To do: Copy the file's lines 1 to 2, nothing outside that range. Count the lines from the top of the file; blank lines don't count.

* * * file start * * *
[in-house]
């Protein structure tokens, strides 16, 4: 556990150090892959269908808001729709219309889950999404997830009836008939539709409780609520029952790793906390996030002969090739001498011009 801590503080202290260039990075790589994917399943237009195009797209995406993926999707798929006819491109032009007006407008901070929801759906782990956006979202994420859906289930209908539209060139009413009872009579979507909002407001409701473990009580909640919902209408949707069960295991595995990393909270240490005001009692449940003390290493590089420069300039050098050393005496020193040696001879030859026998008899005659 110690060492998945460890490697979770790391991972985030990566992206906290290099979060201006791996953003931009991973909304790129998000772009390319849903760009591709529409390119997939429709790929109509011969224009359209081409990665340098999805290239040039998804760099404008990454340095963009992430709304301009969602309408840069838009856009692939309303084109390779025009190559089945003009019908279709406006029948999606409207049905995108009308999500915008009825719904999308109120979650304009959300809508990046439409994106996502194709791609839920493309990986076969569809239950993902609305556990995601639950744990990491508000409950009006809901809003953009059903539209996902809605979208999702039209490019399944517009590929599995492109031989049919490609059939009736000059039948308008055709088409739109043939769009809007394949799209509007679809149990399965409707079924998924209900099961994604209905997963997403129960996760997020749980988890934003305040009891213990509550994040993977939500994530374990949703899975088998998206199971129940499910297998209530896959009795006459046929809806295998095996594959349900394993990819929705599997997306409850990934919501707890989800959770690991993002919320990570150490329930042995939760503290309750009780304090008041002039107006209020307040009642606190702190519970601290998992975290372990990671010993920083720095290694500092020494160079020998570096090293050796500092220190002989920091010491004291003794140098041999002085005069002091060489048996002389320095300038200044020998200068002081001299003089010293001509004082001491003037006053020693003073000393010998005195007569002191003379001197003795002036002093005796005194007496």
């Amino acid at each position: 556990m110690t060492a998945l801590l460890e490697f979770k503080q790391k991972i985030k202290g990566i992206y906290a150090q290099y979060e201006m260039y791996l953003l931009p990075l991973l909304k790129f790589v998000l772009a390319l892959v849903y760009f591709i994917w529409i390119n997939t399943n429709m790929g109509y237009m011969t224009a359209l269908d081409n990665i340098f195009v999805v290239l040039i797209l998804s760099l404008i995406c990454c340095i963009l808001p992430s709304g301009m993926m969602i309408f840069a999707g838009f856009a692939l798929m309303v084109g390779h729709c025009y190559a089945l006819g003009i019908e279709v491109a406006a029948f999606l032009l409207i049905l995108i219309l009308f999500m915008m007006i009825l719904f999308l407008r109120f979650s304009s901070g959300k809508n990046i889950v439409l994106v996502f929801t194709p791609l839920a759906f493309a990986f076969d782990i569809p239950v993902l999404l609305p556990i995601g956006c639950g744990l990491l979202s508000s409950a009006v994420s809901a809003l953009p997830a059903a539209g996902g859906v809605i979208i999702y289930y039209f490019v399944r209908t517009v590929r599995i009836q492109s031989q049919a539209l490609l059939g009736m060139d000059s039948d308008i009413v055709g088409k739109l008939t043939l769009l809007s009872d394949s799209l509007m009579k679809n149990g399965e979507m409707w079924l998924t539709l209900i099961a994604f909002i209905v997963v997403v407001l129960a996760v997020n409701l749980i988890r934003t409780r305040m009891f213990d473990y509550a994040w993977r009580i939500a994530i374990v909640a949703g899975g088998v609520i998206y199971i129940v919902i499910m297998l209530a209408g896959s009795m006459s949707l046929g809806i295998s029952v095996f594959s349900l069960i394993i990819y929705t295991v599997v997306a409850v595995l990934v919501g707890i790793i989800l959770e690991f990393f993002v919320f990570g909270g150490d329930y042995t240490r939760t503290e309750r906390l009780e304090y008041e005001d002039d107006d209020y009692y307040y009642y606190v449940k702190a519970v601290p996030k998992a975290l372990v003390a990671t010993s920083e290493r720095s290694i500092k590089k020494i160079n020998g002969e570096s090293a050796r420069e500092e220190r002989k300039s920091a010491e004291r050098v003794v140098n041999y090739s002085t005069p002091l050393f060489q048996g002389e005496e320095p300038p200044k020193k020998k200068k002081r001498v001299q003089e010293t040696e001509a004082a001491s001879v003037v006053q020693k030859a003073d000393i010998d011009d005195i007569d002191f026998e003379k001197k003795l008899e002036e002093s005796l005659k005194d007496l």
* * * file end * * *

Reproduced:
[in-house]
């Protein structure tokens, strides 16, 4: 556990150090892959269908808001729709219309889950999404997830009836008939539709409780609520029952790793906390996030002969090739001498011009 801590503080202290260039990075790589994917399943237009195009797209995406993926999707798929006819491109032009007006407008901070929801759906782990956006979202994420859906289930209908539209060139009413009872009579979507909002407001409701473990009580909640919902209408949707069960295991595995990393909270240490005001009692449940003390290493590089420069300039050098050393005496020193040696001879030859026998008899005659 110690060492998945460890490697979770790391991972985030990566992206906290290099979060201006791996953003931009991973909304790129998000772009390319849903760009591709529409390119997939429709790929109509011969224009359209081409990665340098999805290239040039998804760099404008990454340095963009992430709304301009969602309408840069838009856009692939309303084109390779025009190559089945003009019908279709406006029948999606409207049905995108009308999500915008009825719904999308109120979650304009959300809508990046439409994106996502194709791609839920493309990986076969569809239950993902609305556990995601639950744990990491508000409950009006809901809003953009059903539209996902809605979208999702039209490019399944517009590929599995492109031989049919490609059939009736000059039948308008055709088409739109043939769009809007394949799209509007679809149990399965409707079924998924209900099961994604209905997963997403129960996760997020749980988890934003305040009891213990509550994040993977939500994530374990949703899975088998998206199971129940499910297998209530896959009795006459046929809806295998095996594959349900394993990819929705599997997306409850990934919501707890989800959770690991993002919320990570150490329930042995939760503290309750009780304090008041002039107006209020307040009642606190702190519970601290998992975290372990990671010993920083720095290694500092020494160079020998570096090293050796500092220190002989920091010491004291003794140098041999002085005069002091060489048996002389320095300038200044020998200068002081001299003089010293001509004082001491003037006053020693003073000393010998005195007569002191003379001197003795002036002093005796005194007496």